UNITED STATES COURT OF APPEALS
| ROBERT MICHAEL GAUNTLETT,
|EDWARD C. CUNNINGHAM, Honorable, Judge of the District Court for the Twenty-Sixth Judicial District, in and for Canadian County, State of Oklahoma; W.A. DREW EDMONDSON, Attorney General, State of Oklahoma,||
(D.C. No. CIV-04-1356-F)
ORDER AND JUDGMENT(*)
On October 19, 2004, Mr. Gauntlett filed a Petition for a Writ of Habeas Corpus, pursuant to 28 U.S.C. § 2254, and a Motion for Order Enjoining State Court Criminal Prosecution in federal district court. On December 29, 2004, the magistrate judge recommended that the federal district court abstain from the state prosecution and dismiss the action without prejudice to refiling, based on the Supreme Court's decision in Younger v. Harris, 401 U.S. 37 (1971). The district court adopted the report and recommendation on January 19, 2005, dismissing Mr. Gauntlett's habeas petition without prejudice. He then appealed the dismissal of his habeas petition. On November 30, 2005, this court granted Mr. Gauntlett a limited Certificate of Appealability on the procedural question of Younger abstention, and placed the case on the oral argument calendar.
The parties inform us that, after several continuances, Mr. Gauntlett's trial is scheduled to begin next month in the Oklahoma district court.
After oral argument and a careful review of the parties' briefs, we affirm the district court's dismissal of Mr. Gauntlett's habeas petition for substantially the same reasons as set forth in the magistrate judge's very well-reasoned report and recommendation, which is attached to this order. We agree with the magistrate judge and district court that Mr. Gauntlett does not meet one of the three narrow exceptions to Younger abstention: (1) "bad faith or harassment," (2) prosecution under a statute that is "flagrantly and patently" unconstitutional, or (3) other "extraordinary circumstances" that involve irreparable injury. Id. at 50, 53 (quotation marks omitted).
Further, the State has not consented to federal jurisdiction of the matter, as it has consistently argued in the federal district court and on appeal that a federal court should not intervene in Mr. Gauntlett's state criminal prosecution. See Ohio Civil Rights Comm'n v. Dayton Christian Schs., Inc., 477 U.S. 619, 626 (1986) (recognizing that "[a] State may of course voluntarily submit to federal jurisdiction even though it might have had a tenable claim for abstention" where "the State expressly urge[s] [the federal court] to proceed to an adjudication of the constitutional merits"). Nor has the state district court sua sponte stayed the proceedings to allow a federal court's resolution of the matter, despite several continuances of the trial by agreement of the parties. See Sw. Air Ambulance, Inc. v. City of Las Cruces, 268 F.3d 1162, 1178 (10th Cir. 2001) (concluding that "an essential predicate to Younger abstention""an ongoing state prosecution"is absent if a state court sua sponte stays its proceedings "in favor of federal resolution of the issues").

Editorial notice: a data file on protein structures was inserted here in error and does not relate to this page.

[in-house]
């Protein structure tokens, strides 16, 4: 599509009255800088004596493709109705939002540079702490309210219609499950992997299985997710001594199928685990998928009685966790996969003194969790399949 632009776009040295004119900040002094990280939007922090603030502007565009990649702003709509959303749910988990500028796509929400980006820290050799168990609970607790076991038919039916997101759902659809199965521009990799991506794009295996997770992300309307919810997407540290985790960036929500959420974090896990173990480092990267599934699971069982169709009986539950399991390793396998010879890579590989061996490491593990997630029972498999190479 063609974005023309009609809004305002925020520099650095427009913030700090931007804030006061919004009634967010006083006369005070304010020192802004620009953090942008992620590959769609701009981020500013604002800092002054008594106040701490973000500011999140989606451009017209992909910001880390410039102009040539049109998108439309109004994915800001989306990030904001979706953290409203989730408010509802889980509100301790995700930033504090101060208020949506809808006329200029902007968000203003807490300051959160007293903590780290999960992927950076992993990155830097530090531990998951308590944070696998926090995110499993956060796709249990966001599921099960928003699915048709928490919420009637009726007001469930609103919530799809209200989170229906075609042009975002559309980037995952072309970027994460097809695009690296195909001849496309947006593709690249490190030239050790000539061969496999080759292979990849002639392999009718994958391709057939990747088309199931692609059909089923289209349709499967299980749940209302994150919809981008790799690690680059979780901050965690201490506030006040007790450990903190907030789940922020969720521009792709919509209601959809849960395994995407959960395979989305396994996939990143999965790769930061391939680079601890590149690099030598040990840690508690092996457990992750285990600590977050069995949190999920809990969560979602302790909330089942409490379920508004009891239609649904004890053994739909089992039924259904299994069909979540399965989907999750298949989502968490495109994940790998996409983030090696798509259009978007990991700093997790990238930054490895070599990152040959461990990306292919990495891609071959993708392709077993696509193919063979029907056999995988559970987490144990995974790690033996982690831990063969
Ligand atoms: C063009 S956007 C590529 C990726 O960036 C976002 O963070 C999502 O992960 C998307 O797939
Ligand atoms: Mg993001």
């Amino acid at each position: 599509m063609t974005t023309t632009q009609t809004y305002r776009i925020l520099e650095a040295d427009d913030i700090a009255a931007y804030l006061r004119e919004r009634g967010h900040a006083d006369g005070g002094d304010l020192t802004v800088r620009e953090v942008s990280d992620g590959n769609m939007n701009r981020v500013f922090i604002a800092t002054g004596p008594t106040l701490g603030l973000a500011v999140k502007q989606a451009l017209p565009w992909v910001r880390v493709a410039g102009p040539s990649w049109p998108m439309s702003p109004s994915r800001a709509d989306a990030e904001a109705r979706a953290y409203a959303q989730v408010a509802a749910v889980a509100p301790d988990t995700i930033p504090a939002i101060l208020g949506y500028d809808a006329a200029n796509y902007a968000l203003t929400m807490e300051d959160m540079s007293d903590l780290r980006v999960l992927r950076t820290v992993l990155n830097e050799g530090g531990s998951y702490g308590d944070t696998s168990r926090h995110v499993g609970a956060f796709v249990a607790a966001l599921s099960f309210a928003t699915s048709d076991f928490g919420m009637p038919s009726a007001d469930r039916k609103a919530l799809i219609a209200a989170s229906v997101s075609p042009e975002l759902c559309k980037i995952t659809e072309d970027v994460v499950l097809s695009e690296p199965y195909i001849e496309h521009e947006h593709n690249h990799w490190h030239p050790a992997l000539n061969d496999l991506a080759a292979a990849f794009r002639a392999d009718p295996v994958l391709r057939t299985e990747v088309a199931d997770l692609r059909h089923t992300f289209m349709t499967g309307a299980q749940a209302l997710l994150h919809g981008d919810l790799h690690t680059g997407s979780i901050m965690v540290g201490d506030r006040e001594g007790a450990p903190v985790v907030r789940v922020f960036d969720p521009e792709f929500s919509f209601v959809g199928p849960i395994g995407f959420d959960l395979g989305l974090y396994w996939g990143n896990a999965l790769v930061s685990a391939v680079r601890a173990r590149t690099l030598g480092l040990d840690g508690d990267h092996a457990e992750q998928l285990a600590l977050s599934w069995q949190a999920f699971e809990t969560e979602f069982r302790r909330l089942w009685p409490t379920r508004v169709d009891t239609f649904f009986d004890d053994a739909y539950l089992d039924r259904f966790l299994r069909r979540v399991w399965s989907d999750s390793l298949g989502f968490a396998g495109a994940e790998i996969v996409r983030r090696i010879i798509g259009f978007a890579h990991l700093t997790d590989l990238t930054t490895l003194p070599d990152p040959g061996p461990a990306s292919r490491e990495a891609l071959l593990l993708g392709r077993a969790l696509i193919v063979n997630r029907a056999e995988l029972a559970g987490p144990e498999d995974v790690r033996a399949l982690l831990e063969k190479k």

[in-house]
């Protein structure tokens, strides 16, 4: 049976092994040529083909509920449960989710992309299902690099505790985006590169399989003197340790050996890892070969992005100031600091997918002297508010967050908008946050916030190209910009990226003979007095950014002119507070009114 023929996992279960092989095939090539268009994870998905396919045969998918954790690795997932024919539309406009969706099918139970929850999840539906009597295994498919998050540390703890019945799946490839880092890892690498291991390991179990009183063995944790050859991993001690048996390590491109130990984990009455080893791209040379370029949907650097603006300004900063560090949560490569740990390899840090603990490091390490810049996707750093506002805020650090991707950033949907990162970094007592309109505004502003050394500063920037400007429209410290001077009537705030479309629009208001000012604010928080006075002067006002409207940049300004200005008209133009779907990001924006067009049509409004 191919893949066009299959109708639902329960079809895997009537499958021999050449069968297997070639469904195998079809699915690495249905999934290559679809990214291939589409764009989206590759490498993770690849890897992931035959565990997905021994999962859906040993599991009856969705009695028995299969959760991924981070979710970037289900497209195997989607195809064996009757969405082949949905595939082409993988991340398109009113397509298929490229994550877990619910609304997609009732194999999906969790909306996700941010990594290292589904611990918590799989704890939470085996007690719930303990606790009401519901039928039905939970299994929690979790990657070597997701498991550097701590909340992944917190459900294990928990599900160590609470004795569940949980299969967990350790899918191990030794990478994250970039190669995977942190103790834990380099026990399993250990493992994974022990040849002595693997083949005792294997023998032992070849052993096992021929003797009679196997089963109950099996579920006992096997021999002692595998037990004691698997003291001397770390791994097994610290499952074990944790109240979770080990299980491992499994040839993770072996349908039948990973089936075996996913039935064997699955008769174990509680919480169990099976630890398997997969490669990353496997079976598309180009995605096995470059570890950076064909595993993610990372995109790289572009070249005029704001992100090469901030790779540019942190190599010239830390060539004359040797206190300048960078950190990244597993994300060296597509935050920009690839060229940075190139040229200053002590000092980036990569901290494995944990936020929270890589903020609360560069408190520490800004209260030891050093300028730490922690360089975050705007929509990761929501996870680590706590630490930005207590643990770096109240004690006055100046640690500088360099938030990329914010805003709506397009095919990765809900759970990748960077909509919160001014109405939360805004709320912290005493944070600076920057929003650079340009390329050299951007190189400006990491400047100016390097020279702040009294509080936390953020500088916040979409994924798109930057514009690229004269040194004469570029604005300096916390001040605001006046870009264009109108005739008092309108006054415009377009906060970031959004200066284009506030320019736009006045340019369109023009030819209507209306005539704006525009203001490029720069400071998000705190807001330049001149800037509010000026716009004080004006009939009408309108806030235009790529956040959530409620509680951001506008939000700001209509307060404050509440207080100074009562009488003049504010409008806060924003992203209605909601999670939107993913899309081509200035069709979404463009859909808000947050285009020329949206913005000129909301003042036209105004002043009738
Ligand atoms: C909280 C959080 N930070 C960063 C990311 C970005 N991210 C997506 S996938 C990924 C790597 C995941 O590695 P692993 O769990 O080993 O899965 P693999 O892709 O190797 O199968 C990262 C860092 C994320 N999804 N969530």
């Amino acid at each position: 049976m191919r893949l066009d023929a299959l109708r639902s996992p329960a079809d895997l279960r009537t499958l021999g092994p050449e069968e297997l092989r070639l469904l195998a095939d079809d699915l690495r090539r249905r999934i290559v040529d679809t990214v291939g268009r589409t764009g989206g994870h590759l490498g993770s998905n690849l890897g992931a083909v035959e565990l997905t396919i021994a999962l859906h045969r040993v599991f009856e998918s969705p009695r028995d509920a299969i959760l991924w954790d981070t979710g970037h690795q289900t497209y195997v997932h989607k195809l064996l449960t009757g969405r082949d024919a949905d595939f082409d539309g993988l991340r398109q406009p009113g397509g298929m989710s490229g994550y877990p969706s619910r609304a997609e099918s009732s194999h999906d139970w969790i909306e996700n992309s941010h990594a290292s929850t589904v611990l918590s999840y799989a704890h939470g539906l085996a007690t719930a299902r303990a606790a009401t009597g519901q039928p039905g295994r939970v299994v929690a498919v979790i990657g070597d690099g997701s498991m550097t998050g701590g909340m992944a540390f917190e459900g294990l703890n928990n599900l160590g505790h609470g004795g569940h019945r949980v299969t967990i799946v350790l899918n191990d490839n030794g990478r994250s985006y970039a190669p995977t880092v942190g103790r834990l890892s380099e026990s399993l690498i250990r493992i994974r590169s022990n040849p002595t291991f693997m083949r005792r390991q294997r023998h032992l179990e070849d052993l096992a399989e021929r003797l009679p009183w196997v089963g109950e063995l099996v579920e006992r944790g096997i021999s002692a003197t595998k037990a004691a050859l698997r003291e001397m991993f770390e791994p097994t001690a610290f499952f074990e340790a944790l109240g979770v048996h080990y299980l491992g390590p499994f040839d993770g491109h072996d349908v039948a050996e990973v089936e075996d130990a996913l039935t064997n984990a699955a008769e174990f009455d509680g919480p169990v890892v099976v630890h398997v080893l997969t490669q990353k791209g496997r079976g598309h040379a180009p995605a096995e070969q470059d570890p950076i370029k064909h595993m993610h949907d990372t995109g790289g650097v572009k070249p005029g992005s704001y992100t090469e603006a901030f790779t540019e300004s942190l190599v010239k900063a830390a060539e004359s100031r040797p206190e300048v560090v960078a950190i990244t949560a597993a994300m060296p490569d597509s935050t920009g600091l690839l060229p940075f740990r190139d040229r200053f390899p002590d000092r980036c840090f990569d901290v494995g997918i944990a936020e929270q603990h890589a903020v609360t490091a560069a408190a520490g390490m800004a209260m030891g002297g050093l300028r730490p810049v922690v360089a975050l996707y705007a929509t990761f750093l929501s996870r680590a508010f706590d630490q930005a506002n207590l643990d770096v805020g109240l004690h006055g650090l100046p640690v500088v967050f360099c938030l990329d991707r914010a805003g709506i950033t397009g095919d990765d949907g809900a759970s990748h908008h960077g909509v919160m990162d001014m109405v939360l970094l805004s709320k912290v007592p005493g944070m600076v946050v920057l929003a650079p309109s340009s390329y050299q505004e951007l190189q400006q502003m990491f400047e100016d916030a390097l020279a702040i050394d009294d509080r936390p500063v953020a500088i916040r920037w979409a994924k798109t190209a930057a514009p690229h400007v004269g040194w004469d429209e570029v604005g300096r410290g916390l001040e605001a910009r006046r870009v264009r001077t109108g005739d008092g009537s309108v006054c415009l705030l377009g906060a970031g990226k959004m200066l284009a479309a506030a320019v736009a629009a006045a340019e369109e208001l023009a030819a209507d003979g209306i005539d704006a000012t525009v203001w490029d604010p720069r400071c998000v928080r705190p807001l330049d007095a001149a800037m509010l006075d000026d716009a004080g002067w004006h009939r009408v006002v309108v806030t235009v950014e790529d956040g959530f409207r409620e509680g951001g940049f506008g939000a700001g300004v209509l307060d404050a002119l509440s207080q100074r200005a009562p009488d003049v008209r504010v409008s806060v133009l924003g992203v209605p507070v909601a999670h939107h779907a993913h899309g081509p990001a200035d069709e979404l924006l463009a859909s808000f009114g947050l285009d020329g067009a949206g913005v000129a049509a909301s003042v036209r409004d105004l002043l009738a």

Accordingly, we AFFIRM the district court's dismissal of Mr. Gauntlett's Petition for a Writ of Habeas Corpus and his Motion for Order Enjoining State Court Criminal Prosecution. Because we affirm the district court's order dismissing the action based on Younger abstention, we express no view on Mr. Gauntlett's argument that the State's prosecution violates the Constitution's Ex Post Facto Clause in light of Stogner v. California, 539 U.S. 607, 610-18 (2003).
This issue should be addressed by the state courts.
Entered for the Court,
ROBERT MICHAEL GAUNTLETT,
THE HONORABLE EDWARD C.
CUNNINGHAM, Judge of the District
Court for the Twenty-Sixth Judicial
District, in and for Canadian County,
State of Oklahoma, and W.A. DREW
EDMONDSON, Attorney General,
State of Oklahoma,
Mr. Robert Gauntlett faces an ongoing prosecution in state court and he seeks a writ of habeas corpus and injunction against the state criminal proceedings. The Court should abstain, dismissing the present action without prejudice.
The State of Oklahoma has charged Mr. Gauntlett with forcible sodomy and making a lewd proposal to a child under sixteen years of age. See Petition for a Writ of Habeas Corpus by a Person in State Custody Pursuant to 28 U.S.C. § 2254 and Motion for Order Enjoining State Court Criminal Prosecution at p. 2 (Oct. 19, 2004) ("Petition"). Mr. Gauntlett alleges that the statute of limitations has expired on both charges. Id. at pp. 12-13. According to the Petitioner, retroactive application of the existing statute of limitations would violate the ex post facto and due process clauses of the federal constitution. Id.